For me, election day started at 6am on Thursday as I headed out to start my round of Polling Place inspections and it all ended last night at 5pm when we finished the AV referendum count. I did manage to squeeze some sleep in there on Friday morning between 2 and 6 am, but otherwise I was on the go the whole time.
It's a long, hard graft - and believe it or no,t I got off lightly by only needing to be involved on the day (and day after!) itself. For many of my colleagues it's been a marathon that's taken over the last few months to make sure that all the arrangements ran smoothly on the day - sorting the polling places, recruiting and training the polling and count staff, administering the postal ballots, registering the candidates, making up the polling place packs and much much more.
It's a lot of work and effort, yes. But it is one of the most important things we do, so that's fitting. I never cease to be impressed by the professionalism and efficiency of our elections team. It's due in no small part to them and their hard work that things ran so smoothly. Well done, guys.
And well done too, to all of you who went out and voted. I'd have loved the turn out to be higher but over 50% wasn't bad. Turnout in Stirling was a little bit higher than average at nearer 57% but it does mean that almost 1 in 2 people eligible to vote opted not to.
But if you missed out, don't worry - you'll get another chance next May in the council elections!
Wednesday, 4 May 2011
I blogged yesterday about the importance of voting, and the excitement we should all feel about an election. And for me today the excitement grew. Having undertaken my training as a stand by, today it was confirmed that tomorrow I get to be a Polling Station Inspector. Yay! It will be the first time I've had a formal role in an election and I'm thrilled.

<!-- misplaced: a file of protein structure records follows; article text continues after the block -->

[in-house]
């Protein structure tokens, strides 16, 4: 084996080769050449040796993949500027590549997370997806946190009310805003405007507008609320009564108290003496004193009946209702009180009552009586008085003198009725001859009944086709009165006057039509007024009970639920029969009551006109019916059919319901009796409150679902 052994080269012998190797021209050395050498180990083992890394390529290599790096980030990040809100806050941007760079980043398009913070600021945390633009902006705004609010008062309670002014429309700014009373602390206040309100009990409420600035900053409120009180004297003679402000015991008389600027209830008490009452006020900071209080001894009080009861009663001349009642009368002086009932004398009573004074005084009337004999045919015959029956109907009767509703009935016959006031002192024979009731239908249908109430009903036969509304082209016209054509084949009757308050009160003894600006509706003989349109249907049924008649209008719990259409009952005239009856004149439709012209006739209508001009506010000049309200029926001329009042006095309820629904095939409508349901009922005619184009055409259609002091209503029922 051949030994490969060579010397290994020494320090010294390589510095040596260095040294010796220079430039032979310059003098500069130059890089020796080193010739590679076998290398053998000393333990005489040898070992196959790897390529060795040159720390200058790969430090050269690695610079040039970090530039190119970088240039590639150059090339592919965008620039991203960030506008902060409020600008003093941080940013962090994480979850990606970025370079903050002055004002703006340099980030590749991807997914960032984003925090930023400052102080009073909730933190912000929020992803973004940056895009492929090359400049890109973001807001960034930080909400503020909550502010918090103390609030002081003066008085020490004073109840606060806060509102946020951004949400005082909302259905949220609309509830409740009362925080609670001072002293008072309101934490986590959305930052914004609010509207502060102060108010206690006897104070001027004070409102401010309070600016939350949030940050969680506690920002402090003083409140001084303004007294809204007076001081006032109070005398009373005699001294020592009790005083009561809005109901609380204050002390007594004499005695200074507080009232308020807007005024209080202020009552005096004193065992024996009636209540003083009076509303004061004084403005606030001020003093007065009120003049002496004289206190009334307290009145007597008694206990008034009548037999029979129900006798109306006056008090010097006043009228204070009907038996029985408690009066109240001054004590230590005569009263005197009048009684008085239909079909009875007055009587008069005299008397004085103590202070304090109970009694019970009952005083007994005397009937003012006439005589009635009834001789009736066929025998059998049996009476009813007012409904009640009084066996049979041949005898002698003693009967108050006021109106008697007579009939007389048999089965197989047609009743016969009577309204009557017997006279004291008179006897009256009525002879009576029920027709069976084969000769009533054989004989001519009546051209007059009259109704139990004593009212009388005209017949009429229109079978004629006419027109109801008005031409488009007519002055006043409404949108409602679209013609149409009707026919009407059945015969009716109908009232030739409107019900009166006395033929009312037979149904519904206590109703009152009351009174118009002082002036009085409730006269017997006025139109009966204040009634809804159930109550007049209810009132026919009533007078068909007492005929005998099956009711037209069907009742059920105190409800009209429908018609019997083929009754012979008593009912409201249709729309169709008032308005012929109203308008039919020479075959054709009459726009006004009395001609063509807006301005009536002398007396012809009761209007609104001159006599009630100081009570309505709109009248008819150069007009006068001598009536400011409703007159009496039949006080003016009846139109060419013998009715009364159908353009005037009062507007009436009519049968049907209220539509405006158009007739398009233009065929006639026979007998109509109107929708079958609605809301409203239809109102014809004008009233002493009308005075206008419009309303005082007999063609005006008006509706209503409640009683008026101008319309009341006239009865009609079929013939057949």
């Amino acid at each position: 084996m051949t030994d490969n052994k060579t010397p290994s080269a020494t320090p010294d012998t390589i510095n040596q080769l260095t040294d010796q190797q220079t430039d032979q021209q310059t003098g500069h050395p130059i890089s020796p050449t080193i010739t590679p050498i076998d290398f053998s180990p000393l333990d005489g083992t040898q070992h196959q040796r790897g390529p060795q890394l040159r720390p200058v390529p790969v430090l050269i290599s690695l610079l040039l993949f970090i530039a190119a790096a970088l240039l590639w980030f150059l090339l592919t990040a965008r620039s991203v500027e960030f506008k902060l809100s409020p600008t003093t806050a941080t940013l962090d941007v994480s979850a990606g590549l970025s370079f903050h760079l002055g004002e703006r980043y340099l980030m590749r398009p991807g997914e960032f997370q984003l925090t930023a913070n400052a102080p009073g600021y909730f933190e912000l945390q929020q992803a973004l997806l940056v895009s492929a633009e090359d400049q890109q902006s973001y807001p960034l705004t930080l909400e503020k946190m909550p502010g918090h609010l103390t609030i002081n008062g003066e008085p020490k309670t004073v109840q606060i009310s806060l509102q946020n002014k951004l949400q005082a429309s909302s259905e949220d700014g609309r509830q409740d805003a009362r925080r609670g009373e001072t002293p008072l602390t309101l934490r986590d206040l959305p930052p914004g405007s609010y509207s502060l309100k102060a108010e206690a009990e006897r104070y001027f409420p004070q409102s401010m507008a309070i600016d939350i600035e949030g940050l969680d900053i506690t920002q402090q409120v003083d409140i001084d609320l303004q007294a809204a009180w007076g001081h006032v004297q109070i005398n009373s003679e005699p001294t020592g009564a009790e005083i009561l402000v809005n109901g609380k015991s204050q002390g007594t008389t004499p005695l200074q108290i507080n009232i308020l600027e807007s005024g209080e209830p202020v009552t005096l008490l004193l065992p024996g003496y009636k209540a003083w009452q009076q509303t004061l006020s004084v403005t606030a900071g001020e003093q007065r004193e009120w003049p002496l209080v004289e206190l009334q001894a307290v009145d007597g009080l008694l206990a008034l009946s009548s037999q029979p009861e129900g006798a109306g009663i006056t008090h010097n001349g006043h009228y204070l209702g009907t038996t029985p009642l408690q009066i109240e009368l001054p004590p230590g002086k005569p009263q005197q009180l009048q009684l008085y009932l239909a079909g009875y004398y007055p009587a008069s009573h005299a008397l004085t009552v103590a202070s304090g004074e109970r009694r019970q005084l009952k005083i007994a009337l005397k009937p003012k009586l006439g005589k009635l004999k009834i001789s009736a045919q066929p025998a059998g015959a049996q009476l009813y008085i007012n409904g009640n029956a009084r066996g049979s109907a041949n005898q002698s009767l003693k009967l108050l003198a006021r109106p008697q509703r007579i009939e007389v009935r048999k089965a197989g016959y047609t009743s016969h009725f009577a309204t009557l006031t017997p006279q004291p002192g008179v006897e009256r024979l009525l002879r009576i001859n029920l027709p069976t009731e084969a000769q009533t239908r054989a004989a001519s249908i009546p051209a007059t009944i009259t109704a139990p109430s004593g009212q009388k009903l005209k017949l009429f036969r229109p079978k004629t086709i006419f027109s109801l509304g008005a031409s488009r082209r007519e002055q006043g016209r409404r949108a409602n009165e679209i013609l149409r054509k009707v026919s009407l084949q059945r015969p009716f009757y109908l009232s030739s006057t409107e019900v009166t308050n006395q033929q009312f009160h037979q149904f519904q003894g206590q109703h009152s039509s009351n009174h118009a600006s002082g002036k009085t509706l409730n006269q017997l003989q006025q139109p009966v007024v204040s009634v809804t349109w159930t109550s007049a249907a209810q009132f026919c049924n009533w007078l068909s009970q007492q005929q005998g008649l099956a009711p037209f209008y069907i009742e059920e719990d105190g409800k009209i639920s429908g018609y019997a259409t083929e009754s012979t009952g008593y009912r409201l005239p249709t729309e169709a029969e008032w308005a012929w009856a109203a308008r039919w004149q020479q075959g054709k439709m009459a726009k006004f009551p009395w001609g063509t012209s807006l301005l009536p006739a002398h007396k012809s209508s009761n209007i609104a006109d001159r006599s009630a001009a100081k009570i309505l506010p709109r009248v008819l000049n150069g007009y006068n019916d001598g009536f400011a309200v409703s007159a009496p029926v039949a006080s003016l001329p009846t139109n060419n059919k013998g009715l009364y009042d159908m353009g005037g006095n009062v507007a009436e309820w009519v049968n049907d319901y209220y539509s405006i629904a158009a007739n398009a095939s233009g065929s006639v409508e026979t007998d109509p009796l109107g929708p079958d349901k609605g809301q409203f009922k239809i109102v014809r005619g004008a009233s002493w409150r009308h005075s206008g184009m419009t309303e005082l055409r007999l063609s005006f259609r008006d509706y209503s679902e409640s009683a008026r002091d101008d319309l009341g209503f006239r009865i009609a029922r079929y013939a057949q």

I've had a bit part in the last 2 major elections - 2007 as candidate liaison at the count, with the unenviable task of trying to explain the electronic counting system; and last year just helping out at the count - my main responsibility was acting as runner for the counters and sealing up the unused ballot envelopes. There's such an adrenaline rush being involved, and since you know my views on our rights and responsibility in relation to voting, you'll realise I see this as a real perk of the job.
Thinking back, my first real experience of elections was in 1974 when the then Conservative (?) government had the audacity to call one of the year's 2 elections on my birthday in February. I can remember asking my Mum what she voted, and being told in no uncertain terms that you didn't ask that question. What a person votes is personal and private to them. This is emphasised in the guidance and training for my current role. The primary purpose and responsibility of polling station staff is to ensure people are able to vote, and to do so in secret and with utmost privacy.
After my inaugural - and not particularly promising - brush with democracy, my interest remained piqued. I can remember Thatcher being elected PM in 1979 - more because she was the first (and still, only) woman than because of her politics. Then in High School I developed a deep and abiding interest in politics as a whole (thanks Mr Walker, my fab Modern Studies teacher) - and it's stayed with me ever since.
As a student I got the chance to be involved personally - staffing a polling station at one election, running the campaign for a student candidate at another, and even standing for election myself. I was spared canvassing, however, as no-one stood against me (in either of the positions I stood for) and I was therefore returned unopposed. I loved the counts most of all - all the glitz, glamour and excitement.
And now I get to do it for real as part of my job. Sometimes there really are perks!
Tomorrow's going to be busy - with an early start. My inspection route is out in the rural part of our area and I need to be at my first station when polls open at 7 am, 2 visits during the day to each station and then I'll not be able to resist heading on to the first part of the count tomorrow evening. We're doing a Friday count but that still means there's ballot box receipt and ballot paper reconciliation to be completed tomorrow, so it will probably be Friday before my day ends. And then up early again the next day for the count proper. And since we're counting on Friday rather than overnight on Thursday, if the election result is as close as some of the polls suggest it might be, we could be in the eye of the storm as regards overall results.